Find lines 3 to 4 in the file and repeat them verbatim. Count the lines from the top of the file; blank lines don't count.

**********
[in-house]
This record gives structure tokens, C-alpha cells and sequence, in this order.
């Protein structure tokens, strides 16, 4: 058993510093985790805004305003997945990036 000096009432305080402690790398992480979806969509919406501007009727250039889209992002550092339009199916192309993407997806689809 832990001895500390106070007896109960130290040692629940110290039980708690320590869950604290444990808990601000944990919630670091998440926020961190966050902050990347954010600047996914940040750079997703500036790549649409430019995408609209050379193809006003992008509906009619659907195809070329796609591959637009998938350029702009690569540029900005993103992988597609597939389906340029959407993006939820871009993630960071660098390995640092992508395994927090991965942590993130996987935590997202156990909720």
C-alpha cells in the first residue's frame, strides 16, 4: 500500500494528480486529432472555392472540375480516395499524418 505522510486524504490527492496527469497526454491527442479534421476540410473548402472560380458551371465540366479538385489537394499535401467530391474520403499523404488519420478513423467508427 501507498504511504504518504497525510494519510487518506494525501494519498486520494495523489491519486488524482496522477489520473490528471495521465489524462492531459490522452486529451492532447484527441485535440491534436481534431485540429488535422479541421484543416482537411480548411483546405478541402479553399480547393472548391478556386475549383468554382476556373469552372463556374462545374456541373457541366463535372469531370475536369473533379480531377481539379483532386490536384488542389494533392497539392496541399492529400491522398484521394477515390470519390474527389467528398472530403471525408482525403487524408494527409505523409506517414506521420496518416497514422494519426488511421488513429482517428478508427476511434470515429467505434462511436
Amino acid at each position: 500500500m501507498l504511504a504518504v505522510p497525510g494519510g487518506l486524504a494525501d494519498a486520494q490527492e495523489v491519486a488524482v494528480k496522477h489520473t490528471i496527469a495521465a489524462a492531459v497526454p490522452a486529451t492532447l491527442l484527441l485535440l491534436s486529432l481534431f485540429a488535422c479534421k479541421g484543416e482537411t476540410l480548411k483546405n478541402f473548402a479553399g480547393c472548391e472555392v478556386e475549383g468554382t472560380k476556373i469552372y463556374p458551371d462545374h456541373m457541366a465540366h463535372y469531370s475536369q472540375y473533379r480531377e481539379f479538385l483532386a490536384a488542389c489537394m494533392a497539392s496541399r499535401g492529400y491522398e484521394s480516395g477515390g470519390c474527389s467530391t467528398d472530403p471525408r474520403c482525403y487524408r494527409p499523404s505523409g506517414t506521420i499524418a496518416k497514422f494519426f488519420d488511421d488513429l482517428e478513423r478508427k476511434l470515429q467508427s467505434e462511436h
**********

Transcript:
């Protein structure tokens, strides 16, 4: 058993510093985790805004305003997945990036 000096009432305080402690790398992480979806969509919406501007009727250039889209992002550092339009199916192309993407997806689809 832990001895500390106070007896109960130290040692629940110290039980708690320590869950604290444990808990601000944990919630670091998440926020961190966050902050990347954010600047996914940040750079997703500036790549649409430019995408609209050379193809006003992008509906009619659907195809070329796609591959637009998938350029702009690569540029900005993103992988597609597939389906340029959407993006939820871009993630960071660098390995640092992508395994927090991965942590993130996987935590997202156990909720």
C-alpha cells in the first residue's frame, strides 16, 4: 500500500494528480486529432472555392472540375480516395499524418 505522510486524504490527492496527469497526454491527442479534421476540410473548402472560380458551371465540366479538385489537394499535401467530391474520403499523404488519420478513423467508427 501507498504511504504518504497525510494519510487518506494525501494519498486520494495523489491519486488524482496522477489520473490528471495521465489524462492531459490522452486529451492532447484527441485535440491534436481534431485540429488535422479541421484543416482537411480548411483546405478541402479553399480547393472548391478556386475549383468554382476556373469552372463556374462545374456541373457541366463535372469531370475536369473533379480531377481539379483532386490536384488542389494533392497539392496541399492529400491522398484521394477515390470519390474527389467528398472530403471525408482525403487524408494527409505523409506517414506521420496518416497514422494519426488511421488513429482517428478508427476511434470515429467505434462511436